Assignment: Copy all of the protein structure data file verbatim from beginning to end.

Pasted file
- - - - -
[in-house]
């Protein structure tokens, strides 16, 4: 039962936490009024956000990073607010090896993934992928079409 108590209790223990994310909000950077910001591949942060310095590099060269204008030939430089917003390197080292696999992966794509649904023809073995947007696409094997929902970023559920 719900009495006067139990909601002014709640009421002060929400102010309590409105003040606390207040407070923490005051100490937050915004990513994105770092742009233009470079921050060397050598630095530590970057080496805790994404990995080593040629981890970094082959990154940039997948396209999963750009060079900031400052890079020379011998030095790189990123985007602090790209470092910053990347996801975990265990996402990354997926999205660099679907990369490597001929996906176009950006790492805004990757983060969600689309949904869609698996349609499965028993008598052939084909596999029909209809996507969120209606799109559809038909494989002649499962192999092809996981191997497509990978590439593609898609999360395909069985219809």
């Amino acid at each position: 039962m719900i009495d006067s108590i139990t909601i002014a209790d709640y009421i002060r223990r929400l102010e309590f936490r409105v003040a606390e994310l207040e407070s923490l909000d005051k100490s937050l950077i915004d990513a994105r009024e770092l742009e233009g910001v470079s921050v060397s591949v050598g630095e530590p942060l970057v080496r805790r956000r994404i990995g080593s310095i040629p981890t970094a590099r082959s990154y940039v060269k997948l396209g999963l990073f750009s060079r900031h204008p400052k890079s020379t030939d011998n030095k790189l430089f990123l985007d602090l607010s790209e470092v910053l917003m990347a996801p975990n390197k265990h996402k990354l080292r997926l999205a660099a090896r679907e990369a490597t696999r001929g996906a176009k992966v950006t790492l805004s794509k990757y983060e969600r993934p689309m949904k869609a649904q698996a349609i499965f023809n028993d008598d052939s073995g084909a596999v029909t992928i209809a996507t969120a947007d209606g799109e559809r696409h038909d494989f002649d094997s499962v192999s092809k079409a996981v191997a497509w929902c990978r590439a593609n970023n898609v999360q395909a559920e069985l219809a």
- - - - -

[in-house]
């Protein structure tokens, strides 16, 4: 039962936490009024956000990073607010090896993934992928079409 108590209790223990994310909000950077910001591949942060310095590099060269204008030939430089917003390197080292696999992966794509649904023809073995947007696409094997929902970023559920 719900009495006067139990909601002014709640009421002060929400102010309590409105003040606390207040407070923490005051100490937050915004990513994105770092742009233009470079921050060397050598630095530590970057080496805790994404990995080593040629981890970094082959990154940039997948396209999963750009060079900031400052890079020379011998030095790189990123985007602090790209470092910053990347996801975990265990996402990354997926999205660099679907990369490597001929996906176009950006790492805004990757983060969600689309949904869609698996349609499965028993008598052939084909596999029909209809996507969120209606799109559809038909494989002649499962192999092809996981191997497509990978590439593609898609999360395909069985219809």
């Amino acid at each position: 039962m719900i009495d006067s108590i139990t909601i002014a209790d709640y009421i002060r223990r929400l102010e309590f936490r409105v003040a606390e994310l207040e407070s923490l909000d005051k100490s937050l950077i915004d990513a994105r009024e770092l742009e233009g910001v470079s921050v060397s591949v050598g630095e530590p942060l970057v080496r805790r956000r994404i990995g080593s310095i040629p981890t970094a590099r082959s990154y940039v060269k997948l396209g999963l990073f750009s060079r900031h204008p400052k890079s020379t030939d011998n030095k790189l430089f990123l985007d602090l607010s790209e470092v910053l917003m990347a996801p975990n390197k265990h996402k990354l080292r997926l999205a660099a090896r679907e990369a490597t696999r001929g996906a176009k992966v950006t790492l805004s794509k990757y983060e969600r993934p689309m949904k869609a649904q698996a349609i499965f023809n028993d008598d052939s073995g084909a596999v029909t992928i209809a996507t969120a947007d209606g799109e559809r696409h038909d494989f002649d094997s499962v192999s092809k079409a996981v191997a497509w929902c990978r590439a593609n970023n898609v999360q395909a559920e069985l219809a």